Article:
recipient to individuals not covered by Medicare.”
Cmty. Hosp. of Monterey Peninsula v. Thompson, 323
F.3d 782, 786 (9th Cir. 2003).
obtain reimbursement for bad debt, providers must establish
that these criteria are satisfied:
(1) The debt must be related to covered services and derived
from deductible and coinsurance amounts.
(2) The provider must be able to establish that reasonable
collection efforts were made.
(3) The debt was actually uncollectible when claimed as
(4) Sound business judgment established that there was no
likelihood of recovery at any time in the future.
42 C.F.R. § 413.89(e). Chapter 3 of CMS’s Provider
Reimbursement Manual (“the Manual”) provides more
instruction about bad debt reimbursement. See
generally The Provider Reimbursement Manual-Part 1,
First, Section 310 of the Manual requires that “a
provider’s effort to collect Medicare deductible and
coinsurance amounts must be similar to the effort the
provider puts forth to collect comparable amounts from
non-Medicare patients.” Manual § 310. Section 312,
however-which addresses bad debts associated with
“indigent or medically indigent”
patients-provides that “[o]nce indigence is determined
and the provider concludes that there ha[s] been no
improvement in the beneficiary’s financial condition,
the debt may be deemed uncollectible without applying the
§ 310 procedures.” Id. § 312.
322 of the Manual provides specific instruction on bad debts
associated with dual eligible patients. Id. §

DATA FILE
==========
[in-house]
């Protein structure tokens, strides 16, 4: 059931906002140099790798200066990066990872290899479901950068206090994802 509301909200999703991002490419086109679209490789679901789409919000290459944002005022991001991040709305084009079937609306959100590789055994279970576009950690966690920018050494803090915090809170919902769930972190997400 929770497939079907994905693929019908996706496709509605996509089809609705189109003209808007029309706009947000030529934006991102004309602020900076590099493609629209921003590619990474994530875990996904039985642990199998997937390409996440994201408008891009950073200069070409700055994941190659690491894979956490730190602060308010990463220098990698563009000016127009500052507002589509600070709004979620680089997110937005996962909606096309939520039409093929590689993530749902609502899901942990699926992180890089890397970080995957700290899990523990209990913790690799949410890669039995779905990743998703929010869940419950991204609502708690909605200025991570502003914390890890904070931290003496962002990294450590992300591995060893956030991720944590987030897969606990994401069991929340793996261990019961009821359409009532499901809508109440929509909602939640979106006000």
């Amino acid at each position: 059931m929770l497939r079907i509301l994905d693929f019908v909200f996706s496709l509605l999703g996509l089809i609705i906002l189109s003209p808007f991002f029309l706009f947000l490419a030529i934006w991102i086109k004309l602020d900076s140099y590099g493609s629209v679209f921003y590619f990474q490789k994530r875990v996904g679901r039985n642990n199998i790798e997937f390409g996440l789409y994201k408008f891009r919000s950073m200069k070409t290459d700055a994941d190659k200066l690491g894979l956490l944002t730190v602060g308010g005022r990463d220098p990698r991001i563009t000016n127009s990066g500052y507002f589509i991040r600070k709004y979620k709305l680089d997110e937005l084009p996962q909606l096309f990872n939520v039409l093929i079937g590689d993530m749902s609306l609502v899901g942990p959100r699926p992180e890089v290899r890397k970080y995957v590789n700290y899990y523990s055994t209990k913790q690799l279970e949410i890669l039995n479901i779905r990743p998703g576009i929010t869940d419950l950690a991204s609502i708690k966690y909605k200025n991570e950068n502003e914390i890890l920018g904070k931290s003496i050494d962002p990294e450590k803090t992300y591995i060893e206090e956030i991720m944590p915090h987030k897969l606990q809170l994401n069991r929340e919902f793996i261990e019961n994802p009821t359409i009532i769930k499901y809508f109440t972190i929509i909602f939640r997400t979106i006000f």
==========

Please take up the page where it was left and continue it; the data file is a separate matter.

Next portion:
322. It provides that
Where the State is obligated either by statute or under the
terms of its [Medicaid] plan to pay all, or any part, of the
Medicare deductible or coinsurance amounts, those amounts are
not allowable as bad debts under Medicare. Any portion of
such deductible or coinsurance amounts that the State is not
obligated to pay can be included as a bad debt under
Medicare, provided that the requirements of § 312 or, if
applicable, § 310 are met.
Id. Additionally, Section 322 addresses situations
in which “the State has an obligation to pay, but
either does not pay anything or pays only part of the
deductible or coinsurance because of a State payment
‘ceiling.’” Id. In those
situations, Section 322 instructs that, “any portion of
the deductible or coinsurance that the State does not pay
that remains unpaid by the patient, can be included as a bad
debt under Medicare, provided that the requirements of §
312 are met.” Id.
The “Bad Debt Moratorium”
1987, Congress enacted legislation to “freeze”
the Secretary’s Medicare bad debt reimbursement
policies. Hennepin Cnty. Med. Ctr. v. Shalala, 81
F.3d 743, 747, 751 (8th Cir. 1996); Foothill Hosp. v.
Leavitt, 558 F.Supp.2d 1, 3–5 (D.D.C. 2008). This
legislation, called the “Bad Debt Moratorium, ”
provides that “the Secretary of Health and Human
Services shall not make any change in the policy in effect on
August 1, 1987, with respect to payment . . . for reasonable
costs relating to unrecovered costs associated with unpaid
deductible and coinsurance amounts incurred under [the
Medicare program] (including criteria for what constitutes a
reasonable collection effort, including criteria for
indigency determination procedures, for record keeping, and
for determining whether to refer a claim to an external
collection agency).” See Omnibus Budget
Reconciliation Act of 1987 (“OBRA”), Pub. L. No.
100–203, tit. IV, § 4008(c), 101 Stat.
1330–55, as amended by Technical and
Miscellaneous Revenue Act of 1988, Pub. L. No. 100–647,
tit. VIII, § 8402, 102 Stat. 3342, 3798, reprinted
as amended at 42 U.S.C. § 1395f note (2012).